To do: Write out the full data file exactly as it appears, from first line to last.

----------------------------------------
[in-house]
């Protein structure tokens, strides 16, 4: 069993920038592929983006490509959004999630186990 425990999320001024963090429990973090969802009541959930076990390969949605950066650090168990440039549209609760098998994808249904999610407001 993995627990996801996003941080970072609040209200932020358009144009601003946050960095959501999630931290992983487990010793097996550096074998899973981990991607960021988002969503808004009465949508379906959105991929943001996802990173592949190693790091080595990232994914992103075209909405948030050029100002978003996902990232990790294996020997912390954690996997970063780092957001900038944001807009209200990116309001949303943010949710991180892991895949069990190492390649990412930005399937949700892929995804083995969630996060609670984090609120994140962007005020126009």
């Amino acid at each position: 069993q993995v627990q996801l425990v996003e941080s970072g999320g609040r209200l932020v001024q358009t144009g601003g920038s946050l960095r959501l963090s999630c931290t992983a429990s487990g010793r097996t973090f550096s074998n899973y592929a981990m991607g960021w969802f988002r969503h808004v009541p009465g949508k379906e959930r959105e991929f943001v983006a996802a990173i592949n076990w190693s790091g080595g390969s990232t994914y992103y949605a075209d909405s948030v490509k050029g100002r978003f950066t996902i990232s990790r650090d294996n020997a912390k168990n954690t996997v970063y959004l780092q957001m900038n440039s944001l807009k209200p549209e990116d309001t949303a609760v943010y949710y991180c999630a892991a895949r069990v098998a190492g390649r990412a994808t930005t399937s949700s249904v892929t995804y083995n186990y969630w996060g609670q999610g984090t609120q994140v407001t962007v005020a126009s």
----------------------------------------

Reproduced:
[in-house]
């Protein structure tokens, strides 16, 4: 069993920038592929983006490509959004999630186990 425990999320001024963090429990973090969802009541959930076990390969949605950066650090168990440039549209609760098998994808249904999610407001 993995627990996801996003941080970072609040209200932020358009144009601003946050960095959501999630931290992983487990010793097996550096074998899973981990991607960021988002969503808004009465949508379906959105991929943001996802990173592949190693790091080595990232994914992103075209909405948030050029100002978003996902990232990790294996020997912390954690996997970063780092957001900038944001807009209200990116309001949303943010949710991180892991895949069990190492390649990412930005399937949700892929995804083995969630996060609670984090609120994140962007005020126009």
């Amino acid at each position: 069993q993995v627990q996801l425990v996003e941080s970072g999320g609040r209200l932020v001024q358009t144009g601003g920038s946050l960095r959501l963090s999630c931290t992983a429990s487990g010793r097996t973090f550096s074998n899973y592929a981990m991607g960021w969802f988002r969503h808004v009541p009465g949508k379906e959930r959105e991929f943001v983006a996802a990173i592949n076990w190693s790091g080595g390969s990232t994914y992103y949605a075209d909405s948030v490509k050029g100002r978003f950066t996902i990232s990790r650090d294996n020997a912390k168990n954690t996997v970063y959004l780092q957001m900038n440039s944001l807009k209200p549209e990116d309001t949303a609760v943010y949710y991180c999630a892991a895949r069990v098998a190492g390649r990412a994808t930005t399937s949700s249904v892929t995804y083995n186990y969630w996060g609670q999610g984090t609120q994140v407001t962007v005020a126009s």